#Gratitude #Thanks #Spasibo

“#Gratitude” uses publicly available GPS information embedded in Twitter updates to track the locations of user posts and follow them to make photographs that mark the location in the real world.

Featuring: Larson Shindelman

Presented by

United Photo Industries

 

On October 7, 2011, the blogger and now United Russia Party member, Vladimir Burmatov, posted a rhyming couplet on Twitter: “Moscow is warm and sunny. Summer! #ThanksToPutinForThat” and encouraged others to follow with their own tweets using the hashtag #ThankstoPutinforThat. The invitation was quickly accepted with more than 10,000 tweets that day. It became the first globally trending Cyrillic hashtag. The resulting tweets were frequently sarcastic or critical of Putin’s political agenda.


For the last eight years, through our collaborative project, Geolocation, we have used publicly available GPS information embedded in Twitter updates to track the locations of user posts and follow them to make photographs that mark the location in the real world. In the photographs, the text of a rapid-fire tweet is married with the image of the solitary location. In June 2016, we began the #Gratitude project in which we followed and photographed sites linked to #ThanksToPutinForThat in St. Petersburg and Moscow during an artist residency funded and supported by CEC Artslink. In 2017, we completed the sister project by photographing #ThanksObama in the sisters cities of Chicago and Los Angeles.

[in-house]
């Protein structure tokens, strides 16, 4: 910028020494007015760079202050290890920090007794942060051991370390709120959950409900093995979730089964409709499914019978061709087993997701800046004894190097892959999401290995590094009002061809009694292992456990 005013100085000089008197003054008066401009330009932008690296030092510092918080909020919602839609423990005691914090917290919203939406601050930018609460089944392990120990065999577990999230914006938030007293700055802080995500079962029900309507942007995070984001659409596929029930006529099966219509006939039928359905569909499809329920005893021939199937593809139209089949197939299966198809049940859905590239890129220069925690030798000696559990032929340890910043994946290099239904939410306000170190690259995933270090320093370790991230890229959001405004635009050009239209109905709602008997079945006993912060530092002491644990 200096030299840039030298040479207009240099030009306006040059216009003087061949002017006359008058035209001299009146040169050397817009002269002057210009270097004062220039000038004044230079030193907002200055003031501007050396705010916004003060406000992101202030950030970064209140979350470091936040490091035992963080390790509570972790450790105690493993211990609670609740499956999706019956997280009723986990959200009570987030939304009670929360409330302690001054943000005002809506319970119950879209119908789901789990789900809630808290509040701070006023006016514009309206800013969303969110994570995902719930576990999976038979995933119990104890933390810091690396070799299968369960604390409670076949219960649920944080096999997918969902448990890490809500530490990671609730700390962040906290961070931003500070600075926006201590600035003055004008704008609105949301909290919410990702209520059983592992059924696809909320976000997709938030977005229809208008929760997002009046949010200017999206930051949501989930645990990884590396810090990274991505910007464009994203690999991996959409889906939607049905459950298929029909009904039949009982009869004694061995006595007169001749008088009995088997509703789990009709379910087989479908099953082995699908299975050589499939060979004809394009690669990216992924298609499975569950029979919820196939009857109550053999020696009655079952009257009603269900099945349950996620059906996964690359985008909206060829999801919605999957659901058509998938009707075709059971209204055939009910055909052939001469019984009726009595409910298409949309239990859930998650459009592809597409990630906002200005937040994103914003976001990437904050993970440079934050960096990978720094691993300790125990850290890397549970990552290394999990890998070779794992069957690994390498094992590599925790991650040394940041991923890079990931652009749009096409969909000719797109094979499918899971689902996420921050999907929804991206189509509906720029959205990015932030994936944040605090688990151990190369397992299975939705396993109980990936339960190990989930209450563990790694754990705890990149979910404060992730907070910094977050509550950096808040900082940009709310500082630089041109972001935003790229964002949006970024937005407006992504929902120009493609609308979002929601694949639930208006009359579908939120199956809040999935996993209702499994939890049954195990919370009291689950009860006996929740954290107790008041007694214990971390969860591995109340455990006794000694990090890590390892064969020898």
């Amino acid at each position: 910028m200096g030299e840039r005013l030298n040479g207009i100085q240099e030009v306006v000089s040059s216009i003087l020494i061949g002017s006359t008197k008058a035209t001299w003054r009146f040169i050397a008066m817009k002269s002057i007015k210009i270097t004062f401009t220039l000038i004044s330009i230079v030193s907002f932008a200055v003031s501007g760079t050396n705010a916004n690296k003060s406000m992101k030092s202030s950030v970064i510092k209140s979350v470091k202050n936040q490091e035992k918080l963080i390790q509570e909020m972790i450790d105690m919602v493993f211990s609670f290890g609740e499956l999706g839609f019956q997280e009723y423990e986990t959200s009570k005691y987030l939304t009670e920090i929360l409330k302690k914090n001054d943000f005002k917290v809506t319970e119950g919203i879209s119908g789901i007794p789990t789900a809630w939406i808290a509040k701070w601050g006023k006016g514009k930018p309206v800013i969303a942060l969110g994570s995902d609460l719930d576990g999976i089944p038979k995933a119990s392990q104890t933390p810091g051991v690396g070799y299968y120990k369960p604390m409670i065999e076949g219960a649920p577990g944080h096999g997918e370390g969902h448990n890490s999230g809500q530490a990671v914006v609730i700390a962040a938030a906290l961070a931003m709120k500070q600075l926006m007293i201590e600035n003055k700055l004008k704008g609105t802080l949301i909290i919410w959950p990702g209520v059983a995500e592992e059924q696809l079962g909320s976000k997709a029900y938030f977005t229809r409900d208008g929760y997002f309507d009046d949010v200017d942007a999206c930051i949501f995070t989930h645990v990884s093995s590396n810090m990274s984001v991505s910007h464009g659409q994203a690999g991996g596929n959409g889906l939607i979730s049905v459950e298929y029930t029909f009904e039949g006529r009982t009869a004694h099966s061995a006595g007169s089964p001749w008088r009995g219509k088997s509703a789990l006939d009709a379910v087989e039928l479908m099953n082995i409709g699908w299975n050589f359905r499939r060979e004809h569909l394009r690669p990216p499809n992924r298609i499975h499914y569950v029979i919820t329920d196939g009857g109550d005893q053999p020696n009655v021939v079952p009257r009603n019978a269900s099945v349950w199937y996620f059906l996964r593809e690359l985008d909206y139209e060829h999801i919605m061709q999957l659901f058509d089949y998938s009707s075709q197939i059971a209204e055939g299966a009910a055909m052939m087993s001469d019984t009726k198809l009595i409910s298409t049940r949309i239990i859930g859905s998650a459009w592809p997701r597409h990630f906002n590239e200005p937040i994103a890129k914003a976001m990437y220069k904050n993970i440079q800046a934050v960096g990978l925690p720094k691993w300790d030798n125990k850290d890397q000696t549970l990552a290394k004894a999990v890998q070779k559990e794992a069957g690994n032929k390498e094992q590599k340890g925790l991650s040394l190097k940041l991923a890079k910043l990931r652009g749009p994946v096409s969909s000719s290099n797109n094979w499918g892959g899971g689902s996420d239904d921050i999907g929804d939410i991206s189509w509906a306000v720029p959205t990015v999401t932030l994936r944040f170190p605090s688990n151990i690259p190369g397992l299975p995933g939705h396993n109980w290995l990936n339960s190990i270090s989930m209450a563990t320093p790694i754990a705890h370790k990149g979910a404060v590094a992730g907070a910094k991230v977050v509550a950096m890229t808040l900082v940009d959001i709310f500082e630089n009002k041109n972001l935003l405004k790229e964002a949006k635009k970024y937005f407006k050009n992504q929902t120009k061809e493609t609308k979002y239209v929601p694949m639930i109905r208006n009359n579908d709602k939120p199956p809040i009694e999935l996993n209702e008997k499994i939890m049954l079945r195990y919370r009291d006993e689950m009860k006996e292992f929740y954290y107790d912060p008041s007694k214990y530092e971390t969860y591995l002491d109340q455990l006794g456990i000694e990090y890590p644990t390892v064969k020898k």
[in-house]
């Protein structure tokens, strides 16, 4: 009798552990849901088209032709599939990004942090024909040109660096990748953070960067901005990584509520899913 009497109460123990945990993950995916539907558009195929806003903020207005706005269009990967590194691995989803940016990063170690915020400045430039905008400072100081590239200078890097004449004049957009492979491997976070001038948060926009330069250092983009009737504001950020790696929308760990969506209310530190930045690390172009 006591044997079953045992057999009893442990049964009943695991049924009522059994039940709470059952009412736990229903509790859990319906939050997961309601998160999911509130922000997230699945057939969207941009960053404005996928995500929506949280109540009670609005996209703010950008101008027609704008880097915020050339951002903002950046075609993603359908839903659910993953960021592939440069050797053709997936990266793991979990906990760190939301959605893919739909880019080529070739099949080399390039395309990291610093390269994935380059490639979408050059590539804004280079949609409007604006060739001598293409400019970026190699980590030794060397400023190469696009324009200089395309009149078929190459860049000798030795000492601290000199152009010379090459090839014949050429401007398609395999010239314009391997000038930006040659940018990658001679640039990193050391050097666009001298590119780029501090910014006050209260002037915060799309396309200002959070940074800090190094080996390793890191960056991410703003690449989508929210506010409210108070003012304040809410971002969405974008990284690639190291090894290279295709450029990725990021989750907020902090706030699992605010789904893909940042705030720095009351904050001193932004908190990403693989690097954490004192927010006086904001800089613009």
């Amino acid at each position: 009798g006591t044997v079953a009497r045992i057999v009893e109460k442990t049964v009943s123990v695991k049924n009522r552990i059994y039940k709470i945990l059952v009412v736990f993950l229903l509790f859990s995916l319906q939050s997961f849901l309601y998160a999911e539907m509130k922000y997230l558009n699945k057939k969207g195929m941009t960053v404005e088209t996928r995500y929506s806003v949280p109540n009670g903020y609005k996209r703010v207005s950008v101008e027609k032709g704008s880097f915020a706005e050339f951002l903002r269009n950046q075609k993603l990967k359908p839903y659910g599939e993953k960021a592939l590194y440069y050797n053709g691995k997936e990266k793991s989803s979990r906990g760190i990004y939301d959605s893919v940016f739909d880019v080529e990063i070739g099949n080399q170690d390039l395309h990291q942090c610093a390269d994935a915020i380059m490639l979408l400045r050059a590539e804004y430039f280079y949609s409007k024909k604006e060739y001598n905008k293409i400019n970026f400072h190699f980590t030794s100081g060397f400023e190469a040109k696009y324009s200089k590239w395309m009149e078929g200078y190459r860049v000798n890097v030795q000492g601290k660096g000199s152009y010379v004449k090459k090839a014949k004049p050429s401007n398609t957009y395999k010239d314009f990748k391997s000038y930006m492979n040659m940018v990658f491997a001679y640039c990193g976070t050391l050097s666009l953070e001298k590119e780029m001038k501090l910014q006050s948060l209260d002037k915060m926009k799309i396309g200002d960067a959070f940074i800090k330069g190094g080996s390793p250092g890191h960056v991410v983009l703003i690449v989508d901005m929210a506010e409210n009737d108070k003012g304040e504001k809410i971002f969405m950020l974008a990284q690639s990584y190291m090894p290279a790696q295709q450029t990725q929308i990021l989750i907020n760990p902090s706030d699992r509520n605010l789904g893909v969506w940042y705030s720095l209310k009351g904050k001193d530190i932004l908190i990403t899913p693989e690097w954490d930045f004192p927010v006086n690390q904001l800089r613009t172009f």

ARTIST BIO

Nate Larson and Marni Shindelman’s collaborative practice investigates the data tracks amassed through networked communication. Selections of their work have been shown at the Denver Art Museum, Crystal Bridges Museum of American Art, Museum of Fine Arts Houston, and the Portland Art Museum. Solo exhibitions include the George Eastman Museum (opening January 2019), the Orlando Museum of Art, Blue Sky Gallery, and the Contemporary Arts Center Las Vegas. Numerous publications have featured their work including Wired, The Picture Show from NPR, the New York Times, Washington Post, and the British Journal of Photography

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